From Jason McCarthy, Founder & CEO

I enlisted in the US Army after 9/11, because of 9/11. Full of rage, I dreamt of serving on the tip of the spear with America’s best. The greatest weapon you have is your mind, said the Special Forces poster in the recruiter’s office. The soldiers were pictured with beards, and long hair, and promised impossible odds to successfully complete the training. “I’ll sign up for that,” I said.

The Special Forces Qualification Course was over two years long. If you fail any of the phases, you’re out. The weight and the distance, the sleep deprivation and the bone chilling cold ambush lines at Camp Mackall, North Carolina were enough to test anyone’s resolve. But the body’s discomfort was merely the set up.

When you’ve rucked 125 lbs for the last 24 hours only to be met with resistance by a “friendly force,” when you need their fighters to align with your cause, when you need them by your side on the next raid, do you lose your cool or do you figure out a way to charm the snake and achieve mission success?

The Cadre, many of whom had been on the initial invasion into Afghanistan, taught me that to lead is to serve, no matter the personal sacrifice required.

Failure in their eyes became my greatest fear, and I’ve never had to work so hard to be so average. My reward was humility and the hope that I could perform my duties in a manner that would earn me the respect of the men to my left and the men to my right.

That summer day in 2006 when I graduated and wore the Green Beret for the first time, with my wife and family there, I felt like the king of the world. And then I woke up the next morning and knew it was only the beginning, because now it was time to prove I belonged.

WAR

In 2007, our Special Forces team deployed through Baghdad to southern Iraq. I was the new guy on the team, completely unproven in combat. A “cherry” who had earned the right to shut up and do as I was told. The guys made it real clear that training for war is not the same as war.

Fear was my greatest adversary, and the one most worth fighting. I finally accepted in that Iraqi desert that when it’s your time, it’s your time. You might get shot through the neck on a rooftop in Baghdad while your buddies watch you bleed out, powerless to help. Or you could be at home, crossing the street when you didn’t see the bus coming. Life is short and to fight is to win.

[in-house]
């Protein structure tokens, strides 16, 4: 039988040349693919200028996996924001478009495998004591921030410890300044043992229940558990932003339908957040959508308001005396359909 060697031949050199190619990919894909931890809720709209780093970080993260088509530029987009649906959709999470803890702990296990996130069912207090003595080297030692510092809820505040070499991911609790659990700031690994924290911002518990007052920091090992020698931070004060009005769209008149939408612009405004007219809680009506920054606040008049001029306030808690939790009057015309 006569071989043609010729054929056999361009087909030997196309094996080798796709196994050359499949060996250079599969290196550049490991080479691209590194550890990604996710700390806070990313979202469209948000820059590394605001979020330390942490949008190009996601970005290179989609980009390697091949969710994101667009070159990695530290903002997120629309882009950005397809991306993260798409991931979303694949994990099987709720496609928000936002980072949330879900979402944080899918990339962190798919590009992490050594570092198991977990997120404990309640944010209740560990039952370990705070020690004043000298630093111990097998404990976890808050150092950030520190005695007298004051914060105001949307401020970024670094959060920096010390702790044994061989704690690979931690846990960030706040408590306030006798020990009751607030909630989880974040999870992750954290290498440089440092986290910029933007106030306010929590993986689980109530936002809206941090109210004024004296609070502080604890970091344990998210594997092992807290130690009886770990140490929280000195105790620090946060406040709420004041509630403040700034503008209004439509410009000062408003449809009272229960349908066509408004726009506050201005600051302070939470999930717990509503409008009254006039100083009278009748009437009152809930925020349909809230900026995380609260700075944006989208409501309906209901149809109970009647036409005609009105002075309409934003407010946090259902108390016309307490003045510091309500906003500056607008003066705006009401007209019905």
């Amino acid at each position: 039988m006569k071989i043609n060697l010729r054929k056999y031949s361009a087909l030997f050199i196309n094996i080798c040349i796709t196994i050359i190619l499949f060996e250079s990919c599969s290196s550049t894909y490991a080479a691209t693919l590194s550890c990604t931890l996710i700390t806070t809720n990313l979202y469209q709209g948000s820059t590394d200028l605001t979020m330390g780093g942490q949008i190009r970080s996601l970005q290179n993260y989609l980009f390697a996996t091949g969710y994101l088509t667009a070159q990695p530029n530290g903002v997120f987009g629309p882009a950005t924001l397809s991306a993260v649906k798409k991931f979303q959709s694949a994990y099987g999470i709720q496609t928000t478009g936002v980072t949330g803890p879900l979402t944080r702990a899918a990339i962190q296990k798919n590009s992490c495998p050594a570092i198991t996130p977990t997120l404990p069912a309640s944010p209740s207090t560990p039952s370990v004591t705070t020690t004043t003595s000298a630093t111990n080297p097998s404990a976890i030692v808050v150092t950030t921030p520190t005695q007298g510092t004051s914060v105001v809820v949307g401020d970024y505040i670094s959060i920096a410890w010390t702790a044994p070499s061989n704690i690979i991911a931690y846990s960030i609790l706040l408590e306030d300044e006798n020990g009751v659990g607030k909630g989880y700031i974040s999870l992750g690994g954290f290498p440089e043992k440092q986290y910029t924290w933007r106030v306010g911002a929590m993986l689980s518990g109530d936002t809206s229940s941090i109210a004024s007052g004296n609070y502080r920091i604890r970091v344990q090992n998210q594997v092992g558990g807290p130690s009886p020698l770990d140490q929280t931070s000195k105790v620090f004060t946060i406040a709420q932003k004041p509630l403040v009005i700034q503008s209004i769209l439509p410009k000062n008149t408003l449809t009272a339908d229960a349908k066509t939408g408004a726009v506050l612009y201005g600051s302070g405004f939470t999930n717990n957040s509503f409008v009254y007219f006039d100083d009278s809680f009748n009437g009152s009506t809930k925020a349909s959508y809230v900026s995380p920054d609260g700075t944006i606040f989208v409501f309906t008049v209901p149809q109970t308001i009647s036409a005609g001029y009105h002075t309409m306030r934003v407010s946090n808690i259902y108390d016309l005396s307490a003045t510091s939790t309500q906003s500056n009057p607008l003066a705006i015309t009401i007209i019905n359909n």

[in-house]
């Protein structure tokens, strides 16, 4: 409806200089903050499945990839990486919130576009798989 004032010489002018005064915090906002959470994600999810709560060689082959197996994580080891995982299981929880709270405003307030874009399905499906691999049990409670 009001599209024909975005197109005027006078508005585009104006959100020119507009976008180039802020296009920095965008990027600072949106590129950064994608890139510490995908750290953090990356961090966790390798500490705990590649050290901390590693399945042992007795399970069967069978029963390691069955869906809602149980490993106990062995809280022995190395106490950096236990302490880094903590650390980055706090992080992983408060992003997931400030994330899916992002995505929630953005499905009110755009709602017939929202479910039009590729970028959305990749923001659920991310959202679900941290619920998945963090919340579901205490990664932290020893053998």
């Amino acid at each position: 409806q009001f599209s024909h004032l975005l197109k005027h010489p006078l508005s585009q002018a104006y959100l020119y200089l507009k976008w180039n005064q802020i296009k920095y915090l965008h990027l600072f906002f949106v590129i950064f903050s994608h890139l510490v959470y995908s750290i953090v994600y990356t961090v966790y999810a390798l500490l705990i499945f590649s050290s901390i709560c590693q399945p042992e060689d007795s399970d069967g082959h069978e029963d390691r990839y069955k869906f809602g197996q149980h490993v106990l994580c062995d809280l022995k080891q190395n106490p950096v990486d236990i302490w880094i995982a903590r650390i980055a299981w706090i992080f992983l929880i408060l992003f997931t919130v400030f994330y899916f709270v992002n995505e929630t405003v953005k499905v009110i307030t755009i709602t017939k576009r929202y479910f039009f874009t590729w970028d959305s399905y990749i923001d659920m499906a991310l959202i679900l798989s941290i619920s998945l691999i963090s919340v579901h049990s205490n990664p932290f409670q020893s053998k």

We saw utter depravity of the human condition through guntruck windows and in squatter’s mud shacks. We passed out candy and gave medical support to kids who had never seen a toilet, or a toothbrush. We trained local policemen by day and showed them how to hunt bad guys by night. And when violence chose us, we ran toward the sound of gunfire and death, toward the chaos that most desperately needed men willing to risk everything right then, in that moment. We deafened ourselves with .50 cal machine gun fire and called in airstrikes on top of our position, to neutralize an enemy stronghold staring down at us.

I would wish war’s experiences on no one, its perspective on everyone. We were there because some things are worth fighting for: America, our way of life, the values we hold dear. But when it was really time to fight, we were there for each other, and each other alone.

Those who doubt America’s resolve, or our future, or our way of life haven’t seen what we’ve seen. In Special Forces, sacrifice is not a poster in an office bathroom. It’s a way of life, one that attracts America’s best to serve something greater than themselves. Not for glory and least of all for profit. But instead, to answer that call of the human spirit burning brightly in search of something noble to do with one’s life, consequences be damned.

War was most humbling not for its costs, but for its clarity. I’m a better person because I went to war, because I served in Special Forces, because of the guys to my left and right who expected and demanded more of me than I knew I had. It’s not the revenge I sought after 9/11 that has endured, it’s the love in my heart for those I served beside. If there’s a nobler way to live a life than in service to others, I’ve not yet seen it.